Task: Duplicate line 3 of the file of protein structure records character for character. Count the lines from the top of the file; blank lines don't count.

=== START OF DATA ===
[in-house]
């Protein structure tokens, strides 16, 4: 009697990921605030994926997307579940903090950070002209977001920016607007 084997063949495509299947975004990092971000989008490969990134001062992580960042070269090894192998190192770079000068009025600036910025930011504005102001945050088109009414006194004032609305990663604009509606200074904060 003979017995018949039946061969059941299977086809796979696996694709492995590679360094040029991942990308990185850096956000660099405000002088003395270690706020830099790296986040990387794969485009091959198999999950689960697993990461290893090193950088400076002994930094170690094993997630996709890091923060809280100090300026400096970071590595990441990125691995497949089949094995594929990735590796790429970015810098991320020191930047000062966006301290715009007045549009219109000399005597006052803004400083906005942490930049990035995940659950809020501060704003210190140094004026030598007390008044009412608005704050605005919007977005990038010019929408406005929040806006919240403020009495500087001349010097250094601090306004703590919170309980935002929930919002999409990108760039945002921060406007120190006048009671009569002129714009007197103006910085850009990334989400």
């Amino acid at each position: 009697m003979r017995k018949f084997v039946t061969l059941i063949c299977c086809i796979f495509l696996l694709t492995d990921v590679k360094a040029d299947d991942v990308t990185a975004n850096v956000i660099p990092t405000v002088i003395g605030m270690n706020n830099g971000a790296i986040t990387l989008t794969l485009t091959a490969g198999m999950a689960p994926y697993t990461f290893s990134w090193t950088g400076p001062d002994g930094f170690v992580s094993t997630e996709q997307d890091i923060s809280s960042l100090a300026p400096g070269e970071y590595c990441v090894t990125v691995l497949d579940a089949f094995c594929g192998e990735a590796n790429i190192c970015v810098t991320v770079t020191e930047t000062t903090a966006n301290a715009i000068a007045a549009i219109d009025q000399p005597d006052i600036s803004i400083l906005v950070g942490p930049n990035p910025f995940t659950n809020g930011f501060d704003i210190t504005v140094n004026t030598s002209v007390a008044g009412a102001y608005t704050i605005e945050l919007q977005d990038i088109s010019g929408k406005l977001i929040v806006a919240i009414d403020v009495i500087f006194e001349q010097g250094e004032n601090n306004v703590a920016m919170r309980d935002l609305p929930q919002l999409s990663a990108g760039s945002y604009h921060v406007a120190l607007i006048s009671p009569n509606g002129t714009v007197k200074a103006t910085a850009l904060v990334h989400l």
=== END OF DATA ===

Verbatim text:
């Amino acid at each position: 009697m003979r017995k018949f084997v039946t061969l059941i063949c299977c086809i796979f495509l696996l694709t492995d990921v590679k360094a040029d299947d991942v990308t990185a975004n850096v956000i660099p990092t405000v002088i003395g605030m270690n706020n830099g971000a790296i986040t990387l989008t794969l485009t091959a490969g198999m999950a689960p994926y697993t990461f290893s990134w090193t950088g400076p001062d002994g930094f170690v992580s094993t997630e996709q997307d890091i923060s809280s960042l100090a300026p400096g070269e970071y590595c990441v090894t990125v691995l497949d579940a089949f094995c594929g192998e990735a590796n790429i190192c970015v810098t991320v770079t020191e930047t000062t903090a966006n301290a715009i000068a007045a549009i219109d009025q000399p005597d006052i600036s803004i400083l906005v950070g942490p930049n990035p910025f995940t659950n809020g930011f501060d704003i210190t504005v140094n004026t030598s002209v007390a008044g009412a102001y608005t704050i605005e945050l919007q977005d990038i088109s010019g929408k406005l977001i929040v806006a919240i009414d403020v009495i500087f006194e001349q010097g250094e004032n601090n306004v703590a920016m919170r309980d935002l609305p929930q919002l999409s990663a990108g760039s945002y604009h921060v406007a120190l607007i006048s009671p009569n509606g002129t714009v007197k200074a103006t910085a850009l904060v990334h989400l």